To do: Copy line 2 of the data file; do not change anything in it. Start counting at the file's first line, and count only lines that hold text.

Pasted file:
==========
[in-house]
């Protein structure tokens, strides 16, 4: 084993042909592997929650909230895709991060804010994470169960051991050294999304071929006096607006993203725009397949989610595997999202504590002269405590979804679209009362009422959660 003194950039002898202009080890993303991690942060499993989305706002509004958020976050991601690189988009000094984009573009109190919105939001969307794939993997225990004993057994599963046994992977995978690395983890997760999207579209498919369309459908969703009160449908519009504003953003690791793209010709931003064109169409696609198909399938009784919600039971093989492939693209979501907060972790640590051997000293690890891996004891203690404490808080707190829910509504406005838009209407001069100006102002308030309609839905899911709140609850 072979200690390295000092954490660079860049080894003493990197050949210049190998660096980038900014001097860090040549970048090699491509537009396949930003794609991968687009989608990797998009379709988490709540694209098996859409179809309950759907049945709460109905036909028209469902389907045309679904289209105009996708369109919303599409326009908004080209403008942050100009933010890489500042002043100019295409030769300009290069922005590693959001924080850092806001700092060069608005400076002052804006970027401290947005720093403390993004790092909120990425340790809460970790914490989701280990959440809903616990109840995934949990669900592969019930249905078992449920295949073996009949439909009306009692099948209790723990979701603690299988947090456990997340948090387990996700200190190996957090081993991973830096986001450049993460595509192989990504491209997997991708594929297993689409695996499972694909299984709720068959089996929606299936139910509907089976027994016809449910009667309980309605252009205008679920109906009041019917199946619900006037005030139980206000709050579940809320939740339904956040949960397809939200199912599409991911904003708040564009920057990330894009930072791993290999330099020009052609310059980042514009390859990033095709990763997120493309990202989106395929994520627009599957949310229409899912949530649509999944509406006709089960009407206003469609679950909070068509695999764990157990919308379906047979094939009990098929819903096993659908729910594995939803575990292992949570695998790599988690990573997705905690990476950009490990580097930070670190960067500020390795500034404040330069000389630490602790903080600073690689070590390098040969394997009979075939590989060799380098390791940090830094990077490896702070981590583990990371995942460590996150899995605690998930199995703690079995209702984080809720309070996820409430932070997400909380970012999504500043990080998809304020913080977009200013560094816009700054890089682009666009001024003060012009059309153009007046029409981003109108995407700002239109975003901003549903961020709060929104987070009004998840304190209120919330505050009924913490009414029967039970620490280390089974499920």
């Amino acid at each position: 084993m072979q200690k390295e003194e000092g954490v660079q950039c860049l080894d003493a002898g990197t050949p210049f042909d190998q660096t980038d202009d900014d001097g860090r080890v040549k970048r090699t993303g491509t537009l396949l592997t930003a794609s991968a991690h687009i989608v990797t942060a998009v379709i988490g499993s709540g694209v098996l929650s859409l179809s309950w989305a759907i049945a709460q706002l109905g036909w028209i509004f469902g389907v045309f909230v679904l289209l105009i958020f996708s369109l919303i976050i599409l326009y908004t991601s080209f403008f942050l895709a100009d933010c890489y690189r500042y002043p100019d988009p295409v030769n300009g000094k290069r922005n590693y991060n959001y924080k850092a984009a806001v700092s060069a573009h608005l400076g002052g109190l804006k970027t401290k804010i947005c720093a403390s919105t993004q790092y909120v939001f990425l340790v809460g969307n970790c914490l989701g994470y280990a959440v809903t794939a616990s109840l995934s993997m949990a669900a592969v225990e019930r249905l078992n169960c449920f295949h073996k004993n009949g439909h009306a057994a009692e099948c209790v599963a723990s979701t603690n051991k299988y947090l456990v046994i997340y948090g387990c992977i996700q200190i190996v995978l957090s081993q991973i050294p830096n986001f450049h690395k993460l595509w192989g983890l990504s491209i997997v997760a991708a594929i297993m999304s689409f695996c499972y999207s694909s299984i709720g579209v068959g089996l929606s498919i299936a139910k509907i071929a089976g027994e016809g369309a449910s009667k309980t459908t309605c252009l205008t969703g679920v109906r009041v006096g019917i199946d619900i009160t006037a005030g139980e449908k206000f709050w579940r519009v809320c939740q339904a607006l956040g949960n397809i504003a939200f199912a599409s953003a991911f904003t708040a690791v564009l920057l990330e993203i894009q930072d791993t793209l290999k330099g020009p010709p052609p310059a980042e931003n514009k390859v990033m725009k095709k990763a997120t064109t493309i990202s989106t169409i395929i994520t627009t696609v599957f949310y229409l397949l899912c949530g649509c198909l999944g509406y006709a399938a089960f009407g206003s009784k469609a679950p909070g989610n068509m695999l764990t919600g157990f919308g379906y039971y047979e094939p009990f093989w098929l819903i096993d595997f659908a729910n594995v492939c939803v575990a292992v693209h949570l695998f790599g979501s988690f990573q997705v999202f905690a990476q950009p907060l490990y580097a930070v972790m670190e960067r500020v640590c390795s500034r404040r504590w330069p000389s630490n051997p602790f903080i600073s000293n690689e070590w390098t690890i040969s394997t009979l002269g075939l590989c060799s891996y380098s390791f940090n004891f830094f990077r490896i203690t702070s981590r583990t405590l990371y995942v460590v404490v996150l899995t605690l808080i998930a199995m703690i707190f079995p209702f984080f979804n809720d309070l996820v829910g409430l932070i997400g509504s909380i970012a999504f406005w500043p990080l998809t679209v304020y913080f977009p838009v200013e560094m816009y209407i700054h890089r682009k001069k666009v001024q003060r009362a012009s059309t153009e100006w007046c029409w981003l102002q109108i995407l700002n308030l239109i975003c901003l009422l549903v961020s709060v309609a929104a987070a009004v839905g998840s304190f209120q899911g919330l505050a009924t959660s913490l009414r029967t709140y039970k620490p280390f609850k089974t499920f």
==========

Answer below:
């Protein structure tokens, strides 16, 4: 084993042909592997929650909230895709991060804010994470169960051991050294999304071929006096607006993203725009397949989610595997999202504590002269405590979804679209009362009422959660 003194950039002898202009080890993303991690942060499993989305706002509004958020976050991601690189988009000094984009573009109190919105939001969307794939993997225990004993057994599963046994992977995978690395983890997760999207579209498919369309459908969703009160449908519009504003953003690791793209010709931003064109169409696609198909399938009784919600039971093989492939693209979501907060972790640590051997000293690890891996004891203690404490808080707190829910509504406005838009209407001069100006102002308030309609839905899911709140609850 072979200690390295000092954490660079860049080894003493990197050949210049190998660096980038900014001097860090040549970048090699491509537009396949930003794609991968687009989608990797998009379709988490709540694209098996859409179809309950759907049945709460109905036909028209469902389907045309679904289209105009996708369109919303599409326009908004080209403008942050100009933010890489500042002043100019295409030769300009290069922005590693959001924080850092806001700092060069608005400076002052804006970027401290947005720093403390993004790092909120990425340790809460970790914490989701280990959440809903616990109840995934949990669900592969019930249905078992449920295949073996009949439909009306009692099948209790723990979701603690299988947090456990997340948090387990996700200190190996957090081993991973830096986001450049993460595509192989990504491209997997991708594929297993689409695996499972694909299984709720068959089996929606299936139910509907089976027994016809449910009667309980309605252009205008679920109906009041019917199946619900006037005030139980206000709050579940809320939740339904956040949960397809939200199912599409991911904003708040564009920057990330894009930072791993290999330099020009052609310059980042514009390859990033095709990763997120493309990202989106395929994520627009599957949310229409899912949530649509999944509406006709089960009407206003469609679950909070068509695999764990157990919308379906047979094939009990098929819903096993659908729910594995939803575990292992949570695998790599988690990573997705905690990476950009490990580097930070670190960067500020390795500034404040330069000389630490602790903080600073690689070590390098040969394997009979075939590989060799380098390791940090830094990077490896702070981590583990990371995942460590996150899995605690998930199995703690079995209702984080809720309070996820409430932070997400909380970012999504500043990080998809304020913080977009200013560094816009700054890089682009666009001024003060012009059309153009007046029409981003109108995407700002239109975003901003549903961020709060929104987070009004998840304190209120919330505050009924913490009414029967039970620490280390089974499920």